Since 1980, a higher percentage and a greater number of U.S. women than men have voted in every election, and in 2016, ten million more women than men voted, and that likely accounted for the all-time high in female U.S. Representatives and Senators in Congress, but women still only account for roughly a quarter of the Senate and of the House of Representatives.

As I have noted before, gerrymandering certainly accounts for the diversity discrepancy in national offices, but I have trouble understanding it being the cause of the diversity discrepancy in Democratic Party politics. Poll after poll shows that roughly half of black Democrat voters favor Joe Biden, and more black Democrats favor Bernie Sanders than any of the black candidates. If Bernie and Joe aren’t old white males, no one is.

All of this suggests to me, old white male that I am, that diversity isn’t what black Democrats, or indeed the vast majority of Democrats, are looking for, and the fact that Biden, the most “centrist” of the remaining candidates, has the greatest support among black voters also suggests that an ultra-liberal Democrat nominee, particularly a female ultra-liberal, may well spell disaster for the Democratic Party in the Presidential election.

The Cost of Staying Alive?

In the latest issue of Science, there’s an article about Trikafta (elexacaftor/ivacaftor/ tezacaftor), the first triple combination therapy available to treat patients with the most common cystic fibrosis mutation, which was approved by the FDA this past October.

In the U.S. alone, there are more than 30,000 people with cystic fibrosis, an inherited condition characterized by the buildup of thick, sticky mucus that results in progressive damage to the respiratory system and chronic digestive system problems, and that can have other complications as well. A generation ago, children with CF seldom lived to adulthood, and even today CF sufferers seldom live to age forty. Currently, there are more than 30,000 people in the U.S. with the disease.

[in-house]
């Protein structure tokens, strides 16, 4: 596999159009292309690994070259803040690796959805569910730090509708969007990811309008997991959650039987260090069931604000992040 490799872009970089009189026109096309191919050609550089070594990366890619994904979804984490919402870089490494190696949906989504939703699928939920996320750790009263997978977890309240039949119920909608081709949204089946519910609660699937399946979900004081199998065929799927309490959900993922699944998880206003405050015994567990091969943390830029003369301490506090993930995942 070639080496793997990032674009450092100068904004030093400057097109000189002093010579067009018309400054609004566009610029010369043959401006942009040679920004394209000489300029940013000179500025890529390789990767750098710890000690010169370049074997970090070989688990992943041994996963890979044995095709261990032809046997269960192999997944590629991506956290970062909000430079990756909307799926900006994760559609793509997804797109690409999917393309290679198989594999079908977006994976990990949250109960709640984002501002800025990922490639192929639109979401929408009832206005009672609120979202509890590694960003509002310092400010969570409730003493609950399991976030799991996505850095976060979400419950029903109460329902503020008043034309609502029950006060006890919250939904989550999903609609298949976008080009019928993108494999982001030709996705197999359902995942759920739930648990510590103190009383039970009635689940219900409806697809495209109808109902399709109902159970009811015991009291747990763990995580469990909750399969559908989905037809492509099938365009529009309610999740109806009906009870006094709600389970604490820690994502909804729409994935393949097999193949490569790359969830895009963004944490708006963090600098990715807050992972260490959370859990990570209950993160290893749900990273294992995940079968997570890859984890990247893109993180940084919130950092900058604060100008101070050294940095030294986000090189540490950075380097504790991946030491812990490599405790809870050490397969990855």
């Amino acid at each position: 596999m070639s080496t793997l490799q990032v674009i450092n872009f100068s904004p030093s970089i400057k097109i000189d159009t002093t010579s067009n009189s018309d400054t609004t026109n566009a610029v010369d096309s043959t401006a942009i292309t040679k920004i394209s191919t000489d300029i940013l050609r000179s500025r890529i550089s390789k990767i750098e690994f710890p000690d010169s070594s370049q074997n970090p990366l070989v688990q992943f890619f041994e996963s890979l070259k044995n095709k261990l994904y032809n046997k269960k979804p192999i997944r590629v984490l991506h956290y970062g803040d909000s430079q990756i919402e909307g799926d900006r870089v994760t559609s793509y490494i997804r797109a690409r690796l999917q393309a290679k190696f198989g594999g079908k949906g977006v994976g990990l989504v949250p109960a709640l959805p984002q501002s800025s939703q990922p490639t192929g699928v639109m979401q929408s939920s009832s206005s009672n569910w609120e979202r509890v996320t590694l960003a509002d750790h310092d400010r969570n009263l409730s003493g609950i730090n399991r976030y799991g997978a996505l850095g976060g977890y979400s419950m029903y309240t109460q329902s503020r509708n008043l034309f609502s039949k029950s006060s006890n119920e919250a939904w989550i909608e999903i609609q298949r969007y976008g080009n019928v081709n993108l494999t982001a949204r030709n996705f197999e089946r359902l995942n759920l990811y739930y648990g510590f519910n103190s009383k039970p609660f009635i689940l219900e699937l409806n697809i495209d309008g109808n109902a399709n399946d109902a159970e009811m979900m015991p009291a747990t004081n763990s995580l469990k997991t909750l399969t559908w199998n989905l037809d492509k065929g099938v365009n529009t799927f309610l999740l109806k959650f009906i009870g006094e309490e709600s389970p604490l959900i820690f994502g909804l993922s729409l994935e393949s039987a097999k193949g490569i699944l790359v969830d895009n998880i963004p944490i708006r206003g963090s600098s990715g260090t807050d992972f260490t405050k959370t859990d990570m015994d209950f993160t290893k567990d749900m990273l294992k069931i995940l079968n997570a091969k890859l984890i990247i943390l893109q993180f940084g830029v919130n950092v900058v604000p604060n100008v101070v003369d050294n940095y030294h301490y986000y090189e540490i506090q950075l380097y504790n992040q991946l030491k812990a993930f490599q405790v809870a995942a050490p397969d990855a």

In the interests of full disclosure, I have a personal interest in cystic fibrosis, because almost forty years ago one of my daughters was given a preliminary diagnosis of CF, which was indeed terrifying. Fortunately, additional tests determined that she didn’t have CF, but a combination of other factors mimicking it, which were treatable, and she recovered without lasting ill-effects. But that experience definitely made me aware of the devastating effects of cystic fibrosis.

So, the development of Trikafta struck me as a godsend for cystic fibrosis sufferers… until I saw the price tag, $311,000 a year [the “list” price], every year. That’s what it will cost to provide CF sufferers with the chance to live a close to normal and productive life.

Since Trikafta is designed to deal with the most common form of cystic fibrosis, it won’t work for all CF sufferers, but even if it only works for 60%, the annual cost to those people, or their insurors, would total nearly $6 billion.

Needless to say, some medical insurance companies have already turned down patients.

Somehow, I doubt that developing Trikafta cost anywhere near $6 billion, and it strikes me that, at least from everything I’ve seen published (and I hope I’m wrong), this is just another form of medical extortion.

An Unacknowledged Double Standard

There are many “double standards,” and I’ve written about some of them, many involving gender, such as the fact that the behavior that men – and even some women – describe as tough and strong when performed by a man is regarded as “bitchy” and controlling when a woman’s the one who does it. Blunt and honest comments by a child are charming candor, but unacceptable when uttered by adults, particularly subordinate adults. When crooks kidnap someone and demand a huge ransom for that life, it’s criminal extortion, sometimes punishable by death, but when pharmaceutical companies essentially do the same thing, it’s justified as “the cost of doing business.”

In an oldish movie – The Big Chill – when one character rationalizes a decision he made, another calls him on it, and the first character objects, to which the second character replies with words to the effect that, “Have you ever been able to get through a day without a rationalization? Have any of us?”

We all rationalize, some far more than others, and, like it or not, most people throw in a few lies along the way, lies like “it won’t make any difference” or “who really will know?” All that’s human nature.